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Man Lost Arm After Going Overboard from RIB In Cork Harbour

17th February 2013
Man Lost Arm After Going Overboard from RIB In Cork Harbour

#MCIB - A man who lost his arm when he fell overboard from his boat in Cork Harbour last summer could have avoided the accident if he had followed essential safety precautions, according to the official report into the incident. The full report is available to download below as a PDF document.

Owen Corkery of Carrigaline was the subject of a 'miracle rescue' on 9 June 2012 when he was thrown overboard from his RIB, which subsequently struck him several times after he entered the water near Haulbowline Island, causing serious injuries to his head, back and left arm.

As previously reported on Afloat.ie, the RNLI said Corkery was "incredibly lucky to have been spotted from the shore" by a man now known to be Paul Bryans, who had been looking through a telescope at Fort Camden in Crosshaven approximately a mile away from the site of the incident.

Bryans and colleague Dick Gibson immediately raised the alarm with the emergency services and Crosshaven RNLI respectively, and rescue crews were dispatched within minutes.

While the lifeboat volunteers took control of the wayward RIB, Corkery was quickly retrieved from the water by the crew of the Cork Harbour Pilot boat Sonia. They found him incoherent and bleeding heavily, and also noted that while he was wearing a working personal flotation device (PFD), he was not wearing warm clothes or shoes.

Corkery was transferred via ambulance to Cork University Hospital, where his left arm was later amputated just above the elbow due to the severity of his injuries.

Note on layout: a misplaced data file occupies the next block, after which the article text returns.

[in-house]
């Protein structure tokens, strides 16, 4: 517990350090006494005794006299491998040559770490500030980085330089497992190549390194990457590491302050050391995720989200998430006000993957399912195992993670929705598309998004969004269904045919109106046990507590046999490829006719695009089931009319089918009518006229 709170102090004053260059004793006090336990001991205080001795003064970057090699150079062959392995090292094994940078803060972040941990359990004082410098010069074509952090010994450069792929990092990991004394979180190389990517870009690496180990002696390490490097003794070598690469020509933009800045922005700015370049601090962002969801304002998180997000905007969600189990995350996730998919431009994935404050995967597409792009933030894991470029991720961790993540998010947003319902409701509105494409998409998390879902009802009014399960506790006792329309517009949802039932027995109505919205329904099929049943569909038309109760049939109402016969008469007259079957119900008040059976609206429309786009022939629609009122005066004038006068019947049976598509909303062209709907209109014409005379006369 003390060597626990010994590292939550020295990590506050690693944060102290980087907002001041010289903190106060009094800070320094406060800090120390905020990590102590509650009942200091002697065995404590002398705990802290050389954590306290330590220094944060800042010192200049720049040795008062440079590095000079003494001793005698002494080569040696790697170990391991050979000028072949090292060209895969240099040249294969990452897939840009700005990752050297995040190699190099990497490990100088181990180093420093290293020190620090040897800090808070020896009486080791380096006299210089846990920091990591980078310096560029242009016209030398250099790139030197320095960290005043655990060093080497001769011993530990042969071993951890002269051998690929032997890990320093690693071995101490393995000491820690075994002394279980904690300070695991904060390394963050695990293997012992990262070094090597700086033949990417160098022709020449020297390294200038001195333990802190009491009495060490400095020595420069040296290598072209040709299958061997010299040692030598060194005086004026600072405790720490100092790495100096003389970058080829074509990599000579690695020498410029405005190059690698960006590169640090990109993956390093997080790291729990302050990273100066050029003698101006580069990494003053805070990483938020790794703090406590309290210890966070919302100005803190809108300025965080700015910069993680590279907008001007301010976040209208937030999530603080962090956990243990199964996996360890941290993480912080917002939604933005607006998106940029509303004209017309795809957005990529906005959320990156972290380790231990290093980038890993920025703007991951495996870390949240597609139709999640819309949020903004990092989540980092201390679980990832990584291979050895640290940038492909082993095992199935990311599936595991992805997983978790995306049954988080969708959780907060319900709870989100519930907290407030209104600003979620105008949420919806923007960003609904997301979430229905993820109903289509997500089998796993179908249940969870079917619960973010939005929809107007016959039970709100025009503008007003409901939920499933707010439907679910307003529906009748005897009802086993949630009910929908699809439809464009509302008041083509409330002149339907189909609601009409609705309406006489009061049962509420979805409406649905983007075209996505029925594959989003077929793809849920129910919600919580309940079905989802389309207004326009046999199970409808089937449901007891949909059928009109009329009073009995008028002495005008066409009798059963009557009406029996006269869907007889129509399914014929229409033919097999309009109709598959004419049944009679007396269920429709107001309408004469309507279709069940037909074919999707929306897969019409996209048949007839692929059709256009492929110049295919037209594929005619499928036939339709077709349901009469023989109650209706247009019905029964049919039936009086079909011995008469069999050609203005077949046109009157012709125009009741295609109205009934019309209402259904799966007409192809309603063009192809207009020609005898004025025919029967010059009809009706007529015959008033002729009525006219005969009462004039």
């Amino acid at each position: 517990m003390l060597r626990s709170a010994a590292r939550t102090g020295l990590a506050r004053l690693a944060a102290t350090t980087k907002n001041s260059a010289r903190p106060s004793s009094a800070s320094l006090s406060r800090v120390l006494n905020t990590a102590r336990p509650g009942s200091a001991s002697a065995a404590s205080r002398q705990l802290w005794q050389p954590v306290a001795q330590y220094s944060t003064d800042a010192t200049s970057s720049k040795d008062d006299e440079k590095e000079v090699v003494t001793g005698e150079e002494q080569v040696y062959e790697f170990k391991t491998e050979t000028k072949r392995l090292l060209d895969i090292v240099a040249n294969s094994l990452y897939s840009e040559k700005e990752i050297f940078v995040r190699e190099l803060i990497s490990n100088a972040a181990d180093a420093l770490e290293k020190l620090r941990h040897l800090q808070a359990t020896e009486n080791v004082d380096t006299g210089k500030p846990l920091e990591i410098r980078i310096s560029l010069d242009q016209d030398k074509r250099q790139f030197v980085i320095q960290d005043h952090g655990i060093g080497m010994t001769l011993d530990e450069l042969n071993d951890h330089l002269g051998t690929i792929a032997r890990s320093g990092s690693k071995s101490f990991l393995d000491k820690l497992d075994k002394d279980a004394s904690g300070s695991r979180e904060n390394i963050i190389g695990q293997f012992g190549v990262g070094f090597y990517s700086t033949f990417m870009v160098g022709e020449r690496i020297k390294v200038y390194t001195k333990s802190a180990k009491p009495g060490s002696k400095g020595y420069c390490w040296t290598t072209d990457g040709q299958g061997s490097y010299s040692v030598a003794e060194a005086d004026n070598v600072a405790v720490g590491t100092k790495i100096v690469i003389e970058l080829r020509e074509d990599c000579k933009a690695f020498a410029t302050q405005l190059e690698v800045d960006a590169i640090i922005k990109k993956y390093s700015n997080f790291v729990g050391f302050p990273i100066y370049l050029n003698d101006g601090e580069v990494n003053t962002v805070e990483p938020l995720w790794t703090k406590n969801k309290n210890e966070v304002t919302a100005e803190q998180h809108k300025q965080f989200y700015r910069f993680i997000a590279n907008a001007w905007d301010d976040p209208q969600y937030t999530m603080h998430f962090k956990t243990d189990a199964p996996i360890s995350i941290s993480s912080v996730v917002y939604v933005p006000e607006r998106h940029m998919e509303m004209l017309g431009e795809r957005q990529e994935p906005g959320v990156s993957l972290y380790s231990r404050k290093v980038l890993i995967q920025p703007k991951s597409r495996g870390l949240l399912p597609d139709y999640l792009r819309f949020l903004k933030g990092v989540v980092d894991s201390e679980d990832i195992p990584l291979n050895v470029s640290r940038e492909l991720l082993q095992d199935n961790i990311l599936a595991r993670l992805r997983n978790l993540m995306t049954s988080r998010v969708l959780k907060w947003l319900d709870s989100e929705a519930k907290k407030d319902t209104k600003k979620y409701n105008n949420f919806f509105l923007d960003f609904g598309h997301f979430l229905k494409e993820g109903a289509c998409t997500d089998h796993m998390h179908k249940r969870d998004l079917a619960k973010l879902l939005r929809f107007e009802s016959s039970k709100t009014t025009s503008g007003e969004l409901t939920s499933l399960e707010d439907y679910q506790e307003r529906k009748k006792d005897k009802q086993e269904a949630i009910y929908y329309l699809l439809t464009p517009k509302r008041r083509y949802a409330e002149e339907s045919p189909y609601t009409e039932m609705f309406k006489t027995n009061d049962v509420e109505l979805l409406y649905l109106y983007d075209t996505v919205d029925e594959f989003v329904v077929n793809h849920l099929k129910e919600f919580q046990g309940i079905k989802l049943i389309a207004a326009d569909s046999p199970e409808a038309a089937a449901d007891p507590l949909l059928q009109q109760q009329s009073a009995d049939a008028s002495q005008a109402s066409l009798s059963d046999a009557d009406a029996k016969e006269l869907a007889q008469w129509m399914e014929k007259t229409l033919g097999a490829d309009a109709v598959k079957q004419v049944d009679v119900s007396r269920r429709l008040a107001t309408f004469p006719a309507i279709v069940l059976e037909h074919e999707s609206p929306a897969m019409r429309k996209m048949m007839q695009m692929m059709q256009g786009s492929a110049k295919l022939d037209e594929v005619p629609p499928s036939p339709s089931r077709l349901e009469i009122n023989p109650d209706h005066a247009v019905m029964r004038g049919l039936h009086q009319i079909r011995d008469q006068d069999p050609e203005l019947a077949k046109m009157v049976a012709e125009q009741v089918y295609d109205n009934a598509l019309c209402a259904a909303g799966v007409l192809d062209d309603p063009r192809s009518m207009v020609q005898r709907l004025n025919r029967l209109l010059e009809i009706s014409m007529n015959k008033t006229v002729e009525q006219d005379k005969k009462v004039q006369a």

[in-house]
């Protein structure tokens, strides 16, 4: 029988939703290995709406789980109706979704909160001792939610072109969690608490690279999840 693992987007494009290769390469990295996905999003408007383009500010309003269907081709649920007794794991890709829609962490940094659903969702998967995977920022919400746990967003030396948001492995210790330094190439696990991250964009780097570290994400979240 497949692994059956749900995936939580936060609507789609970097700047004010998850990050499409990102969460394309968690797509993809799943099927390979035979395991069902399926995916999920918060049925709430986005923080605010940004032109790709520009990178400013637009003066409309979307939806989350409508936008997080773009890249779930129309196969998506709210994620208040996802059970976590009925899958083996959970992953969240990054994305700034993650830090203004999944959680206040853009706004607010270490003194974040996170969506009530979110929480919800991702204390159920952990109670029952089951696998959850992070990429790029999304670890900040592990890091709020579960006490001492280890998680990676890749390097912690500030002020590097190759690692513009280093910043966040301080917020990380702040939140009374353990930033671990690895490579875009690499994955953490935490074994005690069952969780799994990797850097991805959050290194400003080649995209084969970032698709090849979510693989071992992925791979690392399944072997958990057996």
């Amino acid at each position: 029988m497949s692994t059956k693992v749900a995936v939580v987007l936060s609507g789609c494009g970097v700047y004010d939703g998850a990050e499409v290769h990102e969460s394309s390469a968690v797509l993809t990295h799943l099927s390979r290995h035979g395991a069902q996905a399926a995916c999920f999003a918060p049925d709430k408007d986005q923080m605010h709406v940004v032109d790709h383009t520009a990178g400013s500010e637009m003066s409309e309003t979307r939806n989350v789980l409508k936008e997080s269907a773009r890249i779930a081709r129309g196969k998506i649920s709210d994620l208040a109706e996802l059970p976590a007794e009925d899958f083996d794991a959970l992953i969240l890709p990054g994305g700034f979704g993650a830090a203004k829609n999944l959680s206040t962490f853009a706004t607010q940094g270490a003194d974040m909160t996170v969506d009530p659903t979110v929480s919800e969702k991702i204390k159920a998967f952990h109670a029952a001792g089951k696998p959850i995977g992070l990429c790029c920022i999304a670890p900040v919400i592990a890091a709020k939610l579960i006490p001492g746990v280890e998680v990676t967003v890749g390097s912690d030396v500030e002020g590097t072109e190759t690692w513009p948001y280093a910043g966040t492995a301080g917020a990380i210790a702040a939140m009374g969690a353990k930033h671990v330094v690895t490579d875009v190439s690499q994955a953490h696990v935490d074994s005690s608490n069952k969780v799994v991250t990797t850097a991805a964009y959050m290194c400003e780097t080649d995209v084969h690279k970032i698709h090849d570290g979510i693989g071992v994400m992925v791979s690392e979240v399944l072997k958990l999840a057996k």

According to the official report into the incident by the Marine Casualty Investigation Board (MCIB), the RIB was found to be undamaged but had no CE or other approval mark.

The kill cord on the boat's motor was also found to be malfunctioning, as the engine could be started whether or not it was attached, and did not shut off when removed.

The report states that Corkery - an experienced powerboat user who had not completed any recognised handling course - has since explained he was aware of the kill cord malfunction but continued to use the vessel.

He confirmed in the same interview with investigators that he was standing beside the helm of the RIB at the time of the incident, a position that "would have made him considerably more likely to be thrown from the vessel".

Investigators also found it likely that Corkery's lack of shoes would also have reduced his grip while standing on the floor of the RIB.

In its conclusions, the MCIB report - which is available to download below - emphasises that the kill cord is an "essential part of safety equipment for all open motorboats" that should always be used and checked regularly, and that the helm of any high-speed watercraft should always remain seated, even at low speeds.

It also recommends that all pleasure craft owners should complete a recognised powerboat handling course.

Published in MCIB
MacDara Conroy

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MacDara Conroy

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MacDara Conroy is a contributor covering all things on the water, from boating and wildlife to science and business

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